23. I'm currently a junior in college and considering my options after graduation. I'd be interested in pursuing a Phd in the humanities (ideally, in comp lit, continental philosophy or religion). Ideally, I'd like to apply to a program that is in a major English-speaking city (New York, Boston, LA, Chicago, London, Toronto, Sydney, etc) and is somewhat interdisciplinary. How can I start to figure out which schools offer funded PhDs in these areas, admissions rates, which field are more/ less competitive, etc. Any guidance to help orient myself would be very much appreciated!
  24. Hi, all, I am finishing my MFA in Creative Writing this year and would like to start a Ph.D program in English in Fall 2017. Here's a little background info: I graduated with a 3.9 GPA in History from Florida State with a minor in English in 2009. As an undergraduate, I wrote an honors thesis in my field. After working a few years as an English tutor online, I decided to pursue an MFA at Eastern Oregon University, where I'm specializing in creative nonfiction. My ultimate goal is to write and teach. However, though an MFA is considered a terminal degree, I feel it is necessary for me to have a more established background in literary theory and literature. So, I'm thinking about applying to Ph.D programs. In particular, I am interested in CUNY, Colorado, and Oregon, but feel free to suggest others! I've been through the wringer--I've taken the GRE twice (and will take it again), written many SOPs, and submitted writing samples--but not so much the academic kind in the last few years. I don't want to submit a part of my undergraduate thesis. I know my thesis director/mentor will eagerly help me with the writing sample, and I have professors for LOR. What are some good examples of critical theory essays (in general, not necessary application ones)? Also, because I'll have my MFA and not an MA, I am anticipating having to get my MA and Ph.D. Am I correct in this assumption? Any help is appreciated! Also, it would help to know what others have experienced as well. Thank you very much! -Amy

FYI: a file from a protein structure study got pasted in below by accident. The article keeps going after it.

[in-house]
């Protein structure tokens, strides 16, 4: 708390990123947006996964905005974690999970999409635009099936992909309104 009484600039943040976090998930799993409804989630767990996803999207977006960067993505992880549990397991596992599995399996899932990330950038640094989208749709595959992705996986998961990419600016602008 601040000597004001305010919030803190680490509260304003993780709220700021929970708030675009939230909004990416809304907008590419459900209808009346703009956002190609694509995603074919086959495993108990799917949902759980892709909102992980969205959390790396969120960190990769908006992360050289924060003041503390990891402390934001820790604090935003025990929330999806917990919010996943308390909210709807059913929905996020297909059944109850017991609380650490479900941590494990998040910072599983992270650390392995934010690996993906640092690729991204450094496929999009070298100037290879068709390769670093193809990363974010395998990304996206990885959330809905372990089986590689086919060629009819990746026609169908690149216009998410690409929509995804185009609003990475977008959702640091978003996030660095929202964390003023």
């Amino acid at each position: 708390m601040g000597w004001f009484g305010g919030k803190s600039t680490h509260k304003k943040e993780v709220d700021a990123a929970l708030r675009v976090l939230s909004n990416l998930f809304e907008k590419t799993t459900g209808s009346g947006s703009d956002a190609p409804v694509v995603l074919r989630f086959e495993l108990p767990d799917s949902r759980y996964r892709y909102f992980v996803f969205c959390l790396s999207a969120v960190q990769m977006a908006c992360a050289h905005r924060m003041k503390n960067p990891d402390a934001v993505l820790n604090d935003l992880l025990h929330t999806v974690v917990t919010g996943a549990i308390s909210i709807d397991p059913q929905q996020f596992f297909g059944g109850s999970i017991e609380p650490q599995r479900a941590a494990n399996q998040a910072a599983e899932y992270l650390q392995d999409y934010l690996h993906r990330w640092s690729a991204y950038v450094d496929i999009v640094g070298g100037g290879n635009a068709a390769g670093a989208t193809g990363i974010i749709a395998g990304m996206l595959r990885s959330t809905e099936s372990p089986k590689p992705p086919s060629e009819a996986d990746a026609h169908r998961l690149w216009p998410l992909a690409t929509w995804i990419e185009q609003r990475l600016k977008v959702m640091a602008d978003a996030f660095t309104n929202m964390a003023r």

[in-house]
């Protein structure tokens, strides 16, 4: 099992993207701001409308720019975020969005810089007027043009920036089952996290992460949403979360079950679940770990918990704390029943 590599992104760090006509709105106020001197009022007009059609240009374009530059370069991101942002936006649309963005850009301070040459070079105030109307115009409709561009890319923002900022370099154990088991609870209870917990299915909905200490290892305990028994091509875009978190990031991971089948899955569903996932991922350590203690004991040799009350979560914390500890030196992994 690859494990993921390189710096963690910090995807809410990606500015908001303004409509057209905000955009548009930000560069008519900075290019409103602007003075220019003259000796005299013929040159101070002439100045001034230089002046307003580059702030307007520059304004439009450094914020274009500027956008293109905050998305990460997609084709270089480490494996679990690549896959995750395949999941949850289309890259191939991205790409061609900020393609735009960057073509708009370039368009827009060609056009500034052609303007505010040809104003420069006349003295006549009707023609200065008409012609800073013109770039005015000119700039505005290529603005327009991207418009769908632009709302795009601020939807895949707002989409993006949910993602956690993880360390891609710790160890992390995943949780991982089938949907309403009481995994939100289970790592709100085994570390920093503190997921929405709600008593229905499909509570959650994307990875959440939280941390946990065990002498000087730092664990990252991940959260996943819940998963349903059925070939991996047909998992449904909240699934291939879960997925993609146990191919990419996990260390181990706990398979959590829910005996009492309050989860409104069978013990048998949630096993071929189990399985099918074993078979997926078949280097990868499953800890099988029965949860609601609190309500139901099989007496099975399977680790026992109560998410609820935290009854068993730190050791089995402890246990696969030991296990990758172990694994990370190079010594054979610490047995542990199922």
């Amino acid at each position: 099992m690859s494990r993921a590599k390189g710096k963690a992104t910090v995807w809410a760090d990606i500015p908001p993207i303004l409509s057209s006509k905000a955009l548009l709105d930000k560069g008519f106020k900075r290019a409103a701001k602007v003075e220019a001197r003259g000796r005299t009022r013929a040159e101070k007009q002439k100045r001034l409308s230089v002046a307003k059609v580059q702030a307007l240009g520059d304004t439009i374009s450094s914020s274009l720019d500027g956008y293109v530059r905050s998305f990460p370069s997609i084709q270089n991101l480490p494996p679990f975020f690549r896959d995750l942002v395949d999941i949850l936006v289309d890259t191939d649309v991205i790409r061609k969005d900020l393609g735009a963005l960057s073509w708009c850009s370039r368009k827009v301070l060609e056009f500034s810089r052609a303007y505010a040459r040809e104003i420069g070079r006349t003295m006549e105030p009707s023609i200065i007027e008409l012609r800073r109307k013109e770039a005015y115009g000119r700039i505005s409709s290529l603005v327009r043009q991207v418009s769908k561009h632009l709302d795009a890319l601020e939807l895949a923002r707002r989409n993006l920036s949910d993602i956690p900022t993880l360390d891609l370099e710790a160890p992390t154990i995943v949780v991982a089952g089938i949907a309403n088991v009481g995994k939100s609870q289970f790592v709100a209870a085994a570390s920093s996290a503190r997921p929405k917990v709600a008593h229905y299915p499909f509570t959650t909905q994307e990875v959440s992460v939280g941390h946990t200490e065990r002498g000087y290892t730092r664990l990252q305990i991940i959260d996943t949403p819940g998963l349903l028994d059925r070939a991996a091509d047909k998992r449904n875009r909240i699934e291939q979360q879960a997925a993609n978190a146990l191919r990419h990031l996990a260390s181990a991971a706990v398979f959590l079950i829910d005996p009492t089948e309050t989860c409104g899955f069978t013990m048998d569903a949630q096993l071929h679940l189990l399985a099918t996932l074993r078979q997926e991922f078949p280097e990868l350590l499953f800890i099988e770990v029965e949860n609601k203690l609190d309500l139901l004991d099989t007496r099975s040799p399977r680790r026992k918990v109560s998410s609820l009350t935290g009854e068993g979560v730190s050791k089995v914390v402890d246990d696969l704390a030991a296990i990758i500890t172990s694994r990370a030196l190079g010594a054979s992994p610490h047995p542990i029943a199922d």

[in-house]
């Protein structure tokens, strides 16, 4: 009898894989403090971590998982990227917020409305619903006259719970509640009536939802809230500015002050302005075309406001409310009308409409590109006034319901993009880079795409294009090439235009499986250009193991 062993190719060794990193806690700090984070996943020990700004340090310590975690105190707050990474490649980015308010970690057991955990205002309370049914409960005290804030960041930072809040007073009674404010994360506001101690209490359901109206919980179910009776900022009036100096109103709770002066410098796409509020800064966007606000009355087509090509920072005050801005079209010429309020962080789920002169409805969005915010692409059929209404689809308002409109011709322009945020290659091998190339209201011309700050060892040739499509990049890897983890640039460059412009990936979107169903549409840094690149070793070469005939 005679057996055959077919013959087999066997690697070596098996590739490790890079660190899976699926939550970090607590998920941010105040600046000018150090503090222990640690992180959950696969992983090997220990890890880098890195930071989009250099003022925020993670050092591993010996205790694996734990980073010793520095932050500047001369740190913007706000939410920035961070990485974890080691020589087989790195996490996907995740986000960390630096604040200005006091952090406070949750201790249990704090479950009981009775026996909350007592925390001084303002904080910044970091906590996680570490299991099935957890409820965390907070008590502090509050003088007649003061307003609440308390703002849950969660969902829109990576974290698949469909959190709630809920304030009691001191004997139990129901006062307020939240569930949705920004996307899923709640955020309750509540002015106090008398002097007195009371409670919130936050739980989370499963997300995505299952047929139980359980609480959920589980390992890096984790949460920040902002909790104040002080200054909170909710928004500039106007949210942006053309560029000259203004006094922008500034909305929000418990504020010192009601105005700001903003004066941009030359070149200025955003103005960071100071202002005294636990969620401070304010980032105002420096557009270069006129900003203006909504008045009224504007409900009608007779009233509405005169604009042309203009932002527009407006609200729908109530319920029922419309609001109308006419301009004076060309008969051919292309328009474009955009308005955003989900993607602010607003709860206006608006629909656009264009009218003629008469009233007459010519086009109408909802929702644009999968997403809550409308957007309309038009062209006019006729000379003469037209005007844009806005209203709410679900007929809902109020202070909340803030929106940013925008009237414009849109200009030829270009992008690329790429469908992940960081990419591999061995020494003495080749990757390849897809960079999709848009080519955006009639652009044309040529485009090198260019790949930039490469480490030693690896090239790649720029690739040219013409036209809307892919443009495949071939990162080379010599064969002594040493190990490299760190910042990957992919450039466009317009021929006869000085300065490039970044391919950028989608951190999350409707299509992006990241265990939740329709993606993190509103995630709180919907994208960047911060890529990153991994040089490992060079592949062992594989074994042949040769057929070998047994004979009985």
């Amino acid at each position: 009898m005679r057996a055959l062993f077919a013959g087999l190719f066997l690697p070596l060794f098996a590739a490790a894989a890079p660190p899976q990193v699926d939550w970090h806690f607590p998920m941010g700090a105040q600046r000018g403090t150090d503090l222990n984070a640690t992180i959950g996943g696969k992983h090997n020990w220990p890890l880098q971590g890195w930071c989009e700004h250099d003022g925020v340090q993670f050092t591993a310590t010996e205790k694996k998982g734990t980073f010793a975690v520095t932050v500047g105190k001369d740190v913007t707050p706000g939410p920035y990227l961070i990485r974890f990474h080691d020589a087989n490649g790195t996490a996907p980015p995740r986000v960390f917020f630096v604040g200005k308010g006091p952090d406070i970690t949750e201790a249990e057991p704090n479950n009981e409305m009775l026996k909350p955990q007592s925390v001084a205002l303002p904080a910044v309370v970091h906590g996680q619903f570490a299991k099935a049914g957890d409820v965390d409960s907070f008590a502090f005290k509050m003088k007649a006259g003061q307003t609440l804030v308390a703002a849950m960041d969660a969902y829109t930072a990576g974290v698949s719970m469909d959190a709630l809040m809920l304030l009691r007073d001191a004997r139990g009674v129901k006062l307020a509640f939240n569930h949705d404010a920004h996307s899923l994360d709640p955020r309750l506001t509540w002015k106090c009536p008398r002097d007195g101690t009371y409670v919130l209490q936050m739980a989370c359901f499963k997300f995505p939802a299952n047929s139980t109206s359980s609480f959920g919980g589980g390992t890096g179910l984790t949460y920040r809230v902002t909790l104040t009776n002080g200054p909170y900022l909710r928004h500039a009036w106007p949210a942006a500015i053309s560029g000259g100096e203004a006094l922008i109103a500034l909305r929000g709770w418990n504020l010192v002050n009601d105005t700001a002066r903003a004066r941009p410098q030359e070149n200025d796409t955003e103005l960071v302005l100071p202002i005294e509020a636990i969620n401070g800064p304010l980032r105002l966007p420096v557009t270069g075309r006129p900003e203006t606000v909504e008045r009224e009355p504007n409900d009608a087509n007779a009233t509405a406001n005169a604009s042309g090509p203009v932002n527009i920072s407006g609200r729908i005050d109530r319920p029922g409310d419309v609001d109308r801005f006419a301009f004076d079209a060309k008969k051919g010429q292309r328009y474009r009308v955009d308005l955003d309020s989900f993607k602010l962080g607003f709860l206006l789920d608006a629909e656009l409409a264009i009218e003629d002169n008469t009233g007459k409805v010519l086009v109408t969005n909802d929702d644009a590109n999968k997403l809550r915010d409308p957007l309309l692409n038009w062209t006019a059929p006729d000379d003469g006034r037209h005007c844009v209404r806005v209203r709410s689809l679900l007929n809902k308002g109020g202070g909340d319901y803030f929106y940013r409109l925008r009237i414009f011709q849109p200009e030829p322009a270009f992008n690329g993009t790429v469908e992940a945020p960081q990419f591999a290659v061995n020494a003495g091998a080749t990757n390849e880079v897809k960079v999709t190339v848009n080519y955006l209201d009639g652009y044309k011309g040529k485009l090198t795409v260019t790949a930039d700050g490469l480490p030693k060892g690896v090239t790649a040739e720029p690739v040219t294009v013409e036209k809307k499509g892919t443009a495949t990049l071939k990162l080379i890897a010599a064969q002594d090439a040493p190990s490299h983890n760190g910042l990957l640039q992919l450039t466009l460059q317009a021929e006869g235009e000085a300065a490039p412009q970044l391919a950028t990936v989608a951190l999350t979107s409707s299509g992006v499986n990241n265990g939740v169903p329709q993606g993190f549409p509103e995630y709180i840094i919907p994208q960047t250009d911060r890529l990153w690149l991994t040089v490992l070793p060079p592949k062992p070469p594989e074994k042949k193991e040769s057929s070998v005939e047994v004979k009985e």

25. Spanish Literature Phd - 2016

    Hello everybody! Has anyone started to hear back from their applications yet? I applied to 17 programs and have only heard back from five thus far.